Monsignor Liam Kelly’s Homily for Trinity Sunday, 7 June 2020, Cathedral of SS. Patrick & Felim, Cavan
The grace of our Lord Jesus Christ, the love of God and the fellowship of the Holy Spirit be with you all.
Skellig Michael is an island about eight miles off the coast of Kerry which has become famous in recent times because some Star Wars filming has taken place there. In fact it is more a large rock jutting out of the sea than an island. But it is a very imposing rock, rising to a point out of the water like a great natural cathedral. To look at it you would think that no one could ever climb the rock, never mind live on it. And yet for almost 700 years there was a community of Irish monks there. They built a stairway of 600 stone steps from sea level right to the top of the island, and there they built their small monastery of beehive huts, stone huts built without mortar, and they built a chapel, the walls of which still stand today.
These monks went to what they thought was the edge of the world to live lives of prayer, lives away from the world and completely devoted to God. There on this weather beaten rock they somehow managed to get enough water and food to survive. But of course Skellig Michael is not the only island with old monastic settlements on it. Many of the islands of the west coast of Ireland, like Innismurray off Sligo, Inisbofin off Mayo and Arranmór off Galway have the ruins of monastic settlements too. And on these islands, cut off from life on the mainland, the monks dedicated their lives to work and prayer and to living out their Christian lives.
But there were monastic settlements on the islands on our lakes too. For example there was a monastery on Trinity Island here in County Cavan, on the Killeshandra side of Lough Oughter. It was on this island that the Premonstratensian order set up their priory in the year 1250 and remained there for about 350 years. All these monks believed strongly in God, the Father, the Son and the Holy Spirit. They began and ended their day and their prayer in the name of the Trinity, God the Father, the Son and the Holy Spirit,
Although the teaching of the Trinity of three persons is at the very heart of our faith we Christians believe in one God. We believe in a God who is, as the reading from Exodus says, a God of tenderness and compassion, slow to anger, rich in kindness and faithfulness. God is one, yet God the Father, Jesus the Son and the Holy Spirit make up the Trinity of persons in this one God. And today we honour this Holy Trinity in a special feast day.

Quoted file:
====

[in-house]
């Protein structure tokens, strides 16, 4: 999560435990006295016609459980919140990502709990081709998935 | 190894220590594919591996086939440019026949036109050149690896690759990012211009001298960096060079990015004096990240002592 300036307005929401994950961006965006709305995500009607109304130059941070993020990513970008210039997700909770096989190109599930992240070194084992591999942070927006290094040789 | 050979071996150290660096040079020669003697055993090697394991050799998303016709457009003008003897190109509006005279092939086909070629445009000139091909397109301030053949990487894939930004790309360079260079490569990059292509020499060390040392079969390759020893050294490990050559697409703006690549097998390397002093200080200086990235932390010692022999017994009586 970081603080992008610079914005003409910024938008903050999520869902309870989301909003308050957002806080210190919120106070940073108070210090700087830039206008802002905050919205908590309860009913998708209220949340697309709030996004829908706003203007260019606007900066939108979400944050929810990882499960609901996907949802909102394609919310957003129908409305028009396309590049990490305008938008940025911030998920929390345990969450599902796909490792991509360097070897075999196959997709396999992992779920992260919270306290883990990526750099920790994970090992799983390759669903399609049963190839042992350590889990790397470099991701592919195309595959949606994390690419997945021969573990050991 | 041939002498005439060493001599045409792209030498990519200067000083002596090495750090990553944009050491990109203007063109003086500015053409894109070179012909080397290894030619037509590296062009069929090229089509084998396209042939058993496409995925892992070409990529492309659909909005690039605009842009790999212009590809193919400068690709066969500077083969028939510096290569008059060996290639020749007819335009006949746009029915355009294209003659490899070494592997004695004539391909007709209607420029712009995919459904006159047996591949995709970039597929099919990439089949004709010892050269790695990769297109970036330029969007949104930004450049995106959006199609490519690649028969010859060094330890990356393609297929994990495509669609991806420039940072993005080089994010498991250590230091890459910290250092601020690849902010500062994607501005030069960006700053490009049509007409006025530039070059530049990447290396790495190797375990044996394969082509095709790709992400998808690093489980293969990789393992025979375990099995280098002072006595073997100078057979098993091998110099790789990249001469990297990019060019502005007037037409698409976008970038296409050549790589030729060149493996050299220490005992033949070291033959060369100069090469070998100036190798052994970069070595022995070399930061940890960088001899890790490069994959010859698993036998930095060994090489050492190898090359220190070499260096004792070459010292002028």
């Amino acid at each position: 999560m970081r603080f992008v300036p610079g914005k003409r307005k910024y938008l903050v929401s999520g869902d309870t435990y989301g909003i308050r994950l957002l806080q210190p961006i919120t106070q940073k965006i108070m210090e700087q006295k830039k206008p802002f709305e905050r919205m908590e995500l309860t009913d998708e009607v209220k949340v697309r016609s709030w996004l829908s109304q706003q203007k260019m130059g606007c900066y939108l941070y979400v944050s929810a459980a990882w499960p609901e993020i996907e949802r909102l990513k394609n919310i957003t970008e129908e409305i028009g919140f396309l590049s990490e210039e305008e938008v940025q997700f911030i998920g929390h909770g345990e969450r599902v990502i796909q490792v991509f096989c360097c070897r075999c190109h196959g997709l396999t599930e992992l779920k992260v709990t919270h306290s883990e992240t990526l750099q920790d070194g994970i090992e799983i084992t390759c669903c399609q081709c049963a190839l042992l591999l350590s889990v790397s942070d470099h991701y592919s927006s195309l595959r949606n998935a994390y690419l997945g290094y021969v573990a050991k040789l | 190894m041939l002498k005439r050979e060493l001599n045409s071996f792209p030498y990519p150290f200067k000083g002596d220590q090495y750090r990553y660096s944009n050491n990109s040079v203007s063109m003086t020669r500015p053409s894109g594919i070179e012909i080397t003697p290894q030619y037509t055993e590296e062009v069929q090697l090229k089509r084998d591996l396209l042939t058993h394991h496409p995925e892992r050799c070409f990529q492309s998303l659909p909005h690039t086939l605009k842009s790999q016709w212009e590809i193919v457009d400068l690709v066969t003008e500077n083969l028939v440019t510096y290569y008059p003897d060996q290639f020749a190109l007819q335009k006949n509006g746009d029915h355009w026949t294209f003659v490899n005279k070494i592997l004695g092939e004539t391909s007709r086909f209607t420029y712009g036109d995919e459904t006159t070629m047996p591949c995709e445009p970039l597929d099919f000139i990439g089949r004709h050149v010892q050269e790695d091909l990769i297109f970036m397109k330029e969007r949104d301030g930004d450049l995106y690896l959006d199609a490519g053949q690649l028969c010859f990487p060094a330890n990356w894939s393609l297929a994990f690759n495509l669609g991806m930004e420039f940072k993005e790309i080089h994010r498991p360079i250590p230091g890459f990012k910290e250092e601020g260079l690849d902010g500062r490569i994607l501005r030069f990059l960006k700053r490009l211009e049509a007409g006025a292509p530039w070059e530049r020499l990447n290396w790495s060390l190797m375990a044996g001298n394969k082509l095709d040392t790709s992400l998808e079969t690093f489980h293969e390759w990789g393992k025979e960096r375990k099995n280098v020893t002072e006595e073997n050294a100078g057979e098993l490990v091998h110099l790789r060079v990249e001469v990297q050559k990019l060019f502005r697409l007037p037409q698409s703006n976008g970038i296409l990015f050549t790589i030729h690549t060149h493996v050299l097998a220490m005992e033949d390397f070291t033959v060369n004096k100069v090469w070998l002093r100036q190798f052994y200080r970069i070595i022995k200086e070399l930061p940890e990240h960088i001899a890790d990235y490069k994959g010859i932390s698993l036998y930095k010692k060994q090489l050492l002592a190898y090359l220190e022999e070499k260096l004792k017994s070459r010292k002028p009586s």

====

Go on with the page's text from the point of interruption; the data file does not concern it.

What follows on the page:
God the Father, the Son and the Holy Spirit are bound together in a communion of unity and love. And we too must be bound to God and to one another in a similar way. The Second Reading from Paul to the Corinthians emphasizes this: It says: Try to grow perfect; help one another. Be united, live in peace and the God of love and peace will be with you.
Three persons yet one God. This can be confusing and yet for the most part people are not too troubled with the theological meaning of the Trinity. It is enough to know that God the Father existed before time began and created the world and all that is; that in time he sent his Son Jesus Christ into our world to be our redeemer, to light up our lives and to show us the way, and that when Jesus returned to the Father, the Holy Spirit came to be with us always.
The monks of old made the sign of the cross, blessing themselves in the name of the Trinity almost every hour of the day. Whenever we make the sign of the cross we too do so in the name of that same Trinity, Father, Son and Holy Spirit. And the truth is, most times we bless ourselves hurriedly, carelessly and without thinking. But if we bless ourselves at the beginning of the day and say a short prayer, then our whole day becomes a prayer. If we bless ourselves as we head out the door, or go on a journey we are asking God to protect us and to bring us safely back home again. If we bless ourselves when we pass the church we acknowledge God’s presence there and when we bless ourselves as we pass the graveyard we remember in prayer our beloved dead buried there. If we bless ourselves before we eat, we acknowledge that both the food and the health to eat it are gifts from God. If we bless ourselves at the end of the day we are doing so with a thankful heart for the day that is past and asking God to bless us with restful sleep.
Blessing ourselves in the name of the Trinity is central to our Christian faith. It is important that we do so regularly and that we do so in a thoughtful and reverent way. And if we bless ourselves with holy water the blessing is greater still because in doing so we are re-enacting our own baptism when water was poured on our heads welcoming us into the Christian community in the name of the Blessed Trinity, Father, Son and Holy Spirit.
Today, on this feast of the Holy Trinity, we finish as we began with that lovely greeting to be found in St Paul’s letter to the people of Corinth. The grace of our Lord Jesus Christ, the love of God and the fellowship of the Holy Spirit be with you all.